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Keeping city's rec centers open longer seen as good step to curbing violence

But CRC head says teens won't come unless they're fun, safe
Posted at 8:36 PM, Jul 16, 2019
and last updated 2019-07-16 20:43:04-04

 CINCINNATI — Teens think the idea of opening the city’s rec centers for more hours is a good step toward curbing the gun violence that has plagued the city this summer.

But the head of the Cincinnati Recreation Commission says they’ll have to do more than just keep the doors open longer.

“We don’t want any teen waking up having the mentality of, ‘Am I going to be next?’” 15-year-old Bakary Djuma said at the Evanston rec center Tuesday night.

He was there for the second of Councilmember Tamaya Denard’s Gen X meetings to discuss ways to stop the violence.

With 23 rec centers in Cincinnati, some say they can be a safe haven for kids and young adults.

“And makes sure they are in an environment that doesn’t allow them to see any of those drugs or gun violence,” said 14-year-old Trisha Puthenpurackal.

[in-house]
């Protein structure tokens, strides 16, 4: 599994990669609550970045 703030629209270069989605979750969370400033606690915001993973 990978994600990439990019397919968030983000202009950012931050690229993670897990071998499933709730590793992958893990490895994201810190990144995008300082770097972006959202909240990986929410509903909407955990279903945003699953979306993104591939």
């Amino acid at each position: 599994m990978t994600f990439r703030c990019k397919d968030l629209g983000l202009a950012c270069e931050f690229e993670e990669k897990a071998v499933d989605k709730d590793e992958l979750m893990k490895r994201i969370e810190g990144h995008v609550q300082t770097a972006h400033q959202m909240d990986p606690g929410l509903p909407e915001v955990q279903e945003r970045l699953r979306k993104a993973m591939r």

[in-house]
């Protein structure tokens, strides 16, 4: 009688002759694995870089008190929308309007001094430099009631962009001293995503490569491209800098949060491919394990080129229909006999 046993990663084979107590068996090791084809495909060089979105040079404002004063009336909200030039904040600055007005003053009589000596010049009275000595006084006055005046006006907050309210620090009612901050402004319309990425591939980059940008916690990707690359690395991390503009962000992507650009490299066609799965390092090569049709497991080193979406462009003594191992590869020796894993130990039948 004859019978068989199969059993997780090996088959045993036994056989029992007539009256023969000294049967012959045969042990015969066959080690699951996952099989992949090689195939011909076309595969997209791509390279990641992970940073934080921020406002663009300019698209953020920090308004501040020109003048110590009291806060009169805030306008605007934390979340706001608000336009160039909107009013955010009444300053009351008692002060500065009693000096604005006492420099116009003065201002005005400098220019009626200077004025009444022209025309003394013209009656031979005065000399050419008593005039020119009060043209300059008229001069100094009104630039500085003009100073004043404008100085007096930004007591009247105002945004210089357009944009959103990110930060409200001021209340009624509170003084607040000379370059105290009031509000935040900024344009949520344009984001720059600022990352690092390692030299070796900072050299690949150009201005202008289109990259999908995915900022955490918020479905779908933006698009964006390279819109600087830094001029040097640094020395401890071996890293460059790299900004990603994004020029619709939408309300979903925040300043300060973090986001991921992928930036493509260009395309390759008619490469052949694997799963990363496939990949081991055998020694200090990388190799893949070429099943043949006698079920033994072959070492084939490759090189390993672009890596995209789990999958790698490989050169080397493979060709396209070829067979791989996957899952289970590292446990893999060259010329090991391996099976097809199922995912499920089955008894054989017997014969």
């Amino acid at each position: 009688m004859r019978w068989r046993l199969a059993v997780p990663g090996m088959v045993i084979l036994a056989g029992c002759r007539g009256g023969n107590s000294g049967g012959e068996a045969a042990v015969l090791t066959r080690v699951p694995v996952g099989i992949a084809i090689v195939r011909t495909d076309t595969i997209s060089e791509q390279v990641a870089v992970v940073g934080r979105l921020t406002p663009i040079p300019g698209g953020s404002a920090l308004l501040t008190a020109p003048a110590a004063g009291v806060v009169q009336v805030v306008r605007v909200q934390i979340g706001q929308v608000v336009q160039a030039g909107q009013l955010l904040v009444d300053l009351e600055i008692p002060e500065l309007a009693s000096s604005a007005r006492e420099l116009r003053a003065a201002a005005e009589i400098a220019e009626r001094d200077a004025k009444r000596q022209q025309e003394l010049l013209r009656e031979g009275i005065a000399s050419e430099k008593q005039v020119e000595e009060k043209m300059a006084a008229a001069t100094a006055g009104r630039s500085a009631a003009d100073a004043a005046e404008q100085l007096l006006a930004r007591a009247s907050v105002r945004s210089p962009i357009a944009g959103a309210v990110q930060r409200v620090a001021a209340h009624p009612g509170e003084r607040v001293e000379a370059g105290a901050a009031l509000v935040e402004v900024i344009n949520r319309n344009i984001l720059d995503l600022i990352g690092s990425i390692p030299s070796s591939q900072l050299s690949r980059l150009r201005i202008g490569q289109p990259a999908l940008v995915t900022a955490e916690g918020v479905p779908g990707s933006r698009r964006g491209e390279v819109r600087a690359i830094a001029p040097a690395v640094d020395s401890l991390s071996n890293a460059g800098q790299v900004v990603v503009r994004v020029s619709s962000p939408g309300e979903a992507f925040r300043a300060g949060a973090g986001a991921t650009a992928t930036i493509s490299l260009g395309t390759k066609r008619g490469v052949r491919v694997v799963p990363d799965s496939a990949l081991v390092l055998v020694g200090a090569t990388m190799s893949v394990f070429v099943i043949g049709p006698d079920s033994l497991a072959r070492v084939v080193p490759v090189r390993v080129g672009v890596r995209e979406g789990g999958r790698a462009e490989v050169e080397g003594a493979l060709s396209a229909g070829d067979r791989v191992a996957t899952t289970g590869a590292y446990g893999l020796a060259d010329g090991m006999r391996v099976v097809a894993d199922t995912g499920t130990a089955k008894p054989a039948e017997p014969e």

It’s why Councilmember PG Sittenfeld is pushing to extend hours at rec centers in crime hot spots.

"So instead of getting pulled bad influences, they have a positive outlet,” Sittenfeld says.

Of the nearly two dozen rec centers, only a handful are open - with limited hours - on Saturdays, and none are open on Sundays. A majority close by 7 or 8 p.m. during weekdays.

Sittenfeld said the funding is available.

“Is it worthy to deploy funds for this cause? I think absolutely,” Sittenfeld said. “Again, we’ve had the deadliest June that we’ve ever had seen in this city on record - 14 homicides, 41 shootings. So the money is there to do it if we make it a priority.”

But CRC Director Daniel Betts says just extending the hours isn’t enough to bring in teens.

“We can’t just open the building and expect youth are going to walk in our doors because the building is opening. We’ve got to create these spaces as being inviting, clean, fun, safe,” Betts said.

Betts supports the longer hours. In fact, the commission was already working towards doing that this fall. But Betts says having an engaging program is a must.

“When young people walk through those doors, there’s got to be passionate people around that know what it means to create programs and program activity for young people,” Betts said.

Other ideas may come out of Tuesday’s Gen Z meeting, as well as from other forums held by city leaders.